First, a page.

Rescue workers walk on rooftops in Escuintla, Guatemala, Monday, June 4, 2018, blanketed with heavy ash spewed by the Volcan de Fuego, or “Volcano of Fire,” pictured in the background, left center. A fiery volcanic eruption in south-central Guatemala sent lava flowing into rural communities, killing at least 25 as rescuers struggled to reach people where homes and roads were charred and blanketed with ash. (AP Photo/Luis Soto)

Guatemala volcano death toll up to 33

Searing flows of ash mixed with water and debris down its flanks, blocking roads and burning homes

Rescuers on Monday pulled at least 10 people alive from ash drifts and mud flows that poured down the slopes of Guatemala’s erupting Volcano of Fire, but officials said at least 33 people were dead and the toll was expected to rise.

The head of the country’s disaster agency, Sergio Cabanas, gave the updated death toll, but said rescuers using helicopters had pulled 10 people from areas swept over by a towering cloud of thick ash, mud or lava.

Residents of El Rodeo, about 8 miles (12 kilometres) downslope from the crater, said they were caught unaware by fast-moving pyroclastic flows when the volcano west of Guatemala City exploded Sunday, sending towering clouds of ash miles into the air.

Searing flows of ash mixed with water and debris down its flanks, blocking roads and burning homes.

The charred landscape left behind was still too hot to touch or even to pull bodies from in many parts, melting the shoes of rescuers. Workers told of finding bodies so thickly coated with ash they appeared to be statues. Inhaling ash or hot volcanic gases can asphyxiate people quickly.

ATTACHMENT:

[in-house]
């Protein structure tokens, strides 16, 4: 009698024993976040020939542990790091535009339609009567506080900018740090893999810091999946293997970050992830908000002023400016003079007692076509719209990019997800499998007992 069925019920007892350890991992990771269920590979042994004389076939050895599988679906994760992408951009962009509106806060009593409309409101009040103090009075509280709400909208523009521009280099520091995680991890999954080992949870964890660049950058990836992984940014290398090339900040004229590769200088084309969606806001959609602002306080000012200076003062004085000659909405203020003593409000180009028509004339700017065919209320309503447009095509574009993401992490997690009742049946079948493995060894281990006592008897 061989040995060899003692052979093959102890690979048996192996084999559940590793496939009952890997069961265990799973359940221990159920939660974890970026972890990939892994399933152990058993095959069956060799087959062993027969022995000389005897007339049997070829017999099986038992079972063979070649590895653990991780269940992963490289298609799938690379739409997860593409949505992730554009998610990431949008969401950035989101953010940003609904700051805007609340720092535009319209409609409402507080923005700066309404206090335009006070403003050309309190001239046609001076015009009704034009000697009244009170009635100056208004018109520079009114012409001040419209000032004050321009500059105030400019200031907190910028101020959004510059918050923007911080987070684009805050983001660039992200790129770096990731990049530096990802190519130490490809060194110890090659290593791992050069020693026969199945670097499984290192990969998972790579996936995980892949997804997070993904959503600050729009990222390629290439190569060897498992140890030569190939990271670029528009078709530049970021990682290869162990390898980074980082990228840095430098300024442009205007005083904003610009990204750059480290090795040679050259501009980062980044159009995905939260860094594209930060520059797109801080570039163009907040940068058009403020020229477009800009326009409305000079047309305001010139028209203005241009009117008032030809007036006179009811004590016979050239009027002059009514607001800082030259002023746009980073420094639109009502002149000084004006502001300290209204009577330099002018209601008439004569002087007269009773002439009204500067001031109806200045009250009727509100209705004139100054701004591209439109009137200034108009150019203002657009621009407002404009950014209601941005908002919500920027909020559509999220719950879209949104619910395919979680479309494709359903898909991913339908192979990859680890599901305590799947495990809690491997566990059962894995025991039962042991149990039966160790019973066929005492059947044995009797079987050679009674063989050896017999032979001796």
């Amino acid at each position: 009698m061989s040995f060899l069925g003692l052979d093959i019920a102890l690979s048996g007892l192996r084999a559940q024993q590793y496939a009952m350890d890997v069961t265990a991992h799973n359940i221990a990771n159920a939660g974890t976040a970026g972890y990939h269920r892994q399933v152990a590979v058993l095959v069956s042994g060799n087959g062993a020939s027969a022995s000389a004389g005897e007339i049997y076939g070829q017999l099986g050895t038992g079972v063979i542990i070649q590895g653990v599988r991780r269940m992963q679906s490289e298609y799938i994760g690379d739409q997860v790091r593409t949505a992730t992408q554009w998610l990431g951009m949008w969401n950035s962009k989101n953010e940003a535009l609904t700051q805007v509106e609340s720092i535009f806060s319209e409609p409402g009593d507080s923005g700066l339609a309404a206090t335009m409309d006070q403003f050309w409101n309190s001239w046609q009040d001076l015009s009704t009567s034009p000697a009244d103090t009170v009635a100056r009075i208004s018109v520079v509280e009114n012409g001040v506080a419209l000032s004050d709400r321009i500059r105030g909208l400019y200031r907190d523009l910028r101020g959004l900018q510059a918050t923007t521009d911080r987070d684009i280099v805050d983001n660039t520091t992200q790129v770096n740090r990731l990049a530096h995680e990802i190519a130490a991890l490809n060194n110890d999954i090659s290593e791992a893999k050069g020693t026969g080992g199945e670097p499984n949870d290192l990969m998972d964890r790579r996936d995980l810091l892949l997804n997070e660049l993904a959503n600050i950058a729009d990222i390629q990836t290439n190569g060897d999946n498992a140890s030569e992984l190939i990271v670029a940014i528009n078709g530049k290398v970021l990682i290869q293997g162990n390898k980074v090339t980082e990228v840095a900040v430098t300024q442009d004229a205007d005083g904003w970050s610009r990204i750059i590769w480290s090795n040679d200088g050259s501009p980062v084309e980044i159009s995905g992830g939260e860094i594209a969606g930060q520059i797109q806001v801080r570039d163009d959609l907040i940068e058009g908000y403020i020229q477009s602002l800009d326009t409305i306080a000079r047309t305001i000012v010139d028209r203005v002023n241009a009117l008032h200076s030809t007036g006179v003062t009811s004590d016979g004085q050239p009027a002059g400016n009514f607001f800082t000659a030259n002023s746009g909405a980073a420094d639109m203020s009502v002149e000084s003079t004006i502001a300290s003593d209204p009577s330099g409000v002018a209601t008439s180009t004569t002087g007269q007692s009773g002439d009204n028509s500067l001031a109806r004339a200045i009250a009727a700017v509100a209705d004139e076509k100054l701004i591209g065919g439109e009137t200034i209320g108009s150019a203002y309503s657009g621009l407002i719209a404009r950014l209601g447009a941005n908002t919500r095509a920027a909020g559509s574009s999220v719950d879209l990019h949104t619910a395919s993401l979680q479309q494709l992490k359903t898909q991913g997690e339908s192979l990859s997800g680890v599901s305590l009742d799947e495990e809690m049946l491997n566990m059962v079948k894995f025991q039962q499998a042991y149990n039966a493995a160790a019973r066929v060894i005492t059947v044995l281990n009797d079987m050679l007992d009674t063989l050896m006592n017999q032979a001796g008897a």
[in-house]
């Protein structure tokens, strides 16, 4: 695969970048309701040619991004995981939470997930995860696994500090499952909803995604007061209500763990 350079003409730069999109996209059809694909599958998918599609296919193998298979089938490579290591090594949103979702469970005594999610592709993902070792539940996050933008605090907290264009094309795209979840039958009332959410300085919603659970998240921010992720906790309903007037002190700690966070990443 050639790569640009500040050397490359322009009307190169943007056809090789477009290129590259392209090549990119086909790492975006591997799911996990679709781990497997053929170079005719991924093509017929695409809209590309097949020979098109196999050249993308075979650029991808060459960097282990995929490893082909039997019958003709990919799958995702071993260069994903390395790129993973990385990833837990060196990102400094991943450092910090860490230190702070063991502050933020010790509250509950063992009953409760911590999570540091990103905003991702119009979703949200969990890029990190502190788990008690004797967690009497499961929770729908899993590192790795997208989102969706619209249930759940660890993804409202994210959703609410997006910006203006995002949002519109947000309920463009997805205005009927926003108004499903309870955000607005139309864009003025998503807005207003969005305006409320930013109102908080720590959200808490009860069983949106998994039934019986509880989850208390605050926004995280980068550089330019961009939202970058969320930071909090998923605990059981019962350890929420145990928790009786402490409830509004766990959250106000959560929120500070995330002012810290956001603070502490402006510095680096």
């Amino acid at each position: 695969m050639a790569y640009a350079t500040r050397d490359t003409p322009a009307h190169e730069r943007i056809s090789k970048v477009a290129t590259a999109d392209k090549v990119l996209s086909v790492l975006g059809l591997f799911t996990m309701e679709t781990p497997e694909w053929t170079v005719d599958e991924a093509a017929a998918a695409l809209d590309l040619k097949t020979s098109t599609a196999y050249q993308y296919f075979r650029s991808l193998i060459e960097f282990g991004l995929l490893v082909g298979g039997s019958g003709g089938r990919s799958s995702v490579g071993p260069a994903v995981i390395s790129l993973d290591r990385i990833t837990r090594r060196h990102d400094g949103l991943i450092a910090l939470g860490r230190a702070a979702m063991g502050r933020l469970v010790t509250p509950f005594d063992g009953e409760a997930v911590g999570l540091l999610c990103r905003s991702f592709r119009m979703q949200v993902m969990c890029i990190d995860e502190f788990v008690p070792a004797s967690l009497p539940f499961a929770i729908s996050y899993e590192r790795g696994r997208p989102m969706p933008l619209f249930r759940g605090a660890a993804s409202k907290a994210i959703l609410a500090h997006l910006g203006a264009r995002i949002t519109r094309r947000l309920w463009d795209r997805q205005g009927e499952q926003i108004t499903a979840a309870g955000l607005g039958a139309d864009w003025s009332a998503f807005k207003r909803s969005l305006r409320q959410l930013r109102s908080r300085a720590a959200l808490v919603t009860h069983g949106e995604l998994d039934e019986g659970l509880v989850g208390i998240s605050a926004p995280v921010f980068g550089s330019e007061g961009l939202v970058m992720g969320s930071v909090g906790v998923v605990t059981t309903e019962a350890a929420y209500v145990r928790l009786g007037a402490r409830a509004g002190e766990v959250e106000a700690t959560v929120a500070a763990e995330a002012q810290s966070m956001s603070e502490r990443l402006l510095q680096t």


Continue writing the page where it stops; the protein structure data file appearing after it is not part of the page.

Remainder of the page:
Hilda Lopez said the volcanic mud swept into her village of San Miguel Los Lotes, just below the mountain’s flanks. She still doesn’t know where her mother or her sister are.

“We were at a party, celebrating the birth of a baby, when one of the neighbours shouted at us to come out and see the lava that was coming,” Lopez recalled. “We didn’t believe it, and when we went out the hot mud was already coming down the street.”

“My mother was stuck there, she couldn’t get out,” said Lopez, weeping and holding her face in her hands.

Disaster agency spokesman David de Leon said 18 bodies had been found in San Miguel Los Lotes. Lopez’s husband, Joel Gonzalez, said his father was had been unable to escape and was believed to be “buried back there, at the house.”

In the village of El Rodeo, heavily armed soldiers wearing blue masks to ward off the dust stood guard behind yellow tape cordoning off the scene as orange-helmeted workers operated a backhoe. A group of residents arrived at the scene with shovels and work boots.

Some locals said they never learned of the danger until it was upon them — and were critical of authorities.

“Conred (the disaster agency) never told us to leave. When the lava was already here they passed by in their pickup trucks telling at us to leave, but the cars did not stop to pick up the people,” said Rafael Letran, a resident of El Rodeo. “The government is good at stealing, but when it comes to helping people they lack spark.”

Eddy Sanchez, director of the country’s seismology and volcanology institute, said the flows reached temperatures of about 1,300 degrees Fahrenheit (700 Celsius).

At least 20 people were injured, and authorities have said they feared the death toll could rise with an undetermined number of people unaccounted for. The disaster agency said 3,265 people had been evacuated.